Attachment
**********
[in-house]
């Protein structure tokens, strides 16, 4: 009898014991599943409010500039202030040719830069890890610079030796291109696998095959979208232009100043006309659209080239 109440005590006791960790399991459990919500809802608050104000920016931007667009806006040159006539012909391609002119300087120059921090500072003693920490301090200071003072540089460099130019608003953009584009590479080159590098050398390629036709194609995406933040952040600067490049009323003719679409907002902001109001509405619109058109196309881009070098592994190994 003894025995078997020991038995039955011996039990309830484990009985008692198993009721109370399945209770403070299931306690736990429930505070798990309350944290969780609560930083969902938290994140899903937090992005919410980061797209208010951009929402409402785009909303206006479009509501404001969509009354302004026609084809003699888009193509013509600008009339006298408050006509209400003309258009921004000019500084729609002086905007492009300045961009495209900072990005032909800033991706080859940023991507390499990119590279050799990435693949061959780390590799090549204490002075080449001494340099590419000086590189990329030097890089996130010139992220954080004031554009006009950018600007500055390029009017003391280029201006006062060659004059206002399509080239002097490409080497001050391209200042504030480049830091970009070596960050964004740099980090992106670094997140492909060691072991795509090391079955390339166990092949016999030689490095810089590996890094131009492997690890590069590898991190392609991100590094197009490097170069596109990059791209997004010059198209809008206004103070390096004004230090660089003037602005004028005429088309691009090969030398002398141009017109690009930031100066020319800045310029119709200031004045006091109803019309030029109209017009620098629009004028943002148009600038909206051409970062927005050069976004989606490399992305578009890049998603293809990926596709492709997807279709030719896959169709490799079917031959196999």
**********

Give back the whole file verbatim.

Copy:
[in-house]
């Protein structure tokens, strides 16, 4: 009898014991599943409010500039202030040719830069890890610079030796291109696998095959979208232009100043006309659209080239 109440005590006791960790399991459990919500809802608050104000920016931007667009806006040159006539012909391609002119300087120059921090500072003693920490301090200071003072540089460099130019608003953009584009590479080159590098050398390629036709194609995406933040952040600067490049009323003719679409907002902001109001509405619109058109196309881009070098592994190994 003894025995078997020991038995039955011996039990309830484990009985008692198993009721109370399945209770403070299931306690736990429930505070798990309350944290969780609560930083969902938290994140899903937090992005919410980061797209208010951009929402409402785009909303206006479009509501404001969509009354302004026609084809003699888009193509013509600008009339006298408050006509209400003309258009921004000019500084729609002086905007492009300045961009495209900072990005032909800033991706080859940023991507390499990119590279050799990435693949061959780390590799090549204490002075080449001494340099590419000086590189990329030097890089996130010139992220954080004031554009006009950018600007500055390029009017003391280029201006006062060659004059206002399509080239002097490409080497001050391209200042504030480049830091970009070596960050964004740099980090992106670094997140492909060691072991795509090391079955390339166990092949016999030689490095810089590996890094131009492997690890590069590898991190392609991100590094197009490097170069596109990059791209997004010059198209809008206004103070390096004004230090660089003037602005004028005429088309691009090969030398002398141009017109690009930031100066020319800045310029119709200031004045006091109803019309030029109209017009620098629009004028943002148009600038909206051409970062927005050069976004989606490399992305578009890049998603293809990926596709492709997807279709030719896959169709490799079917031959196999």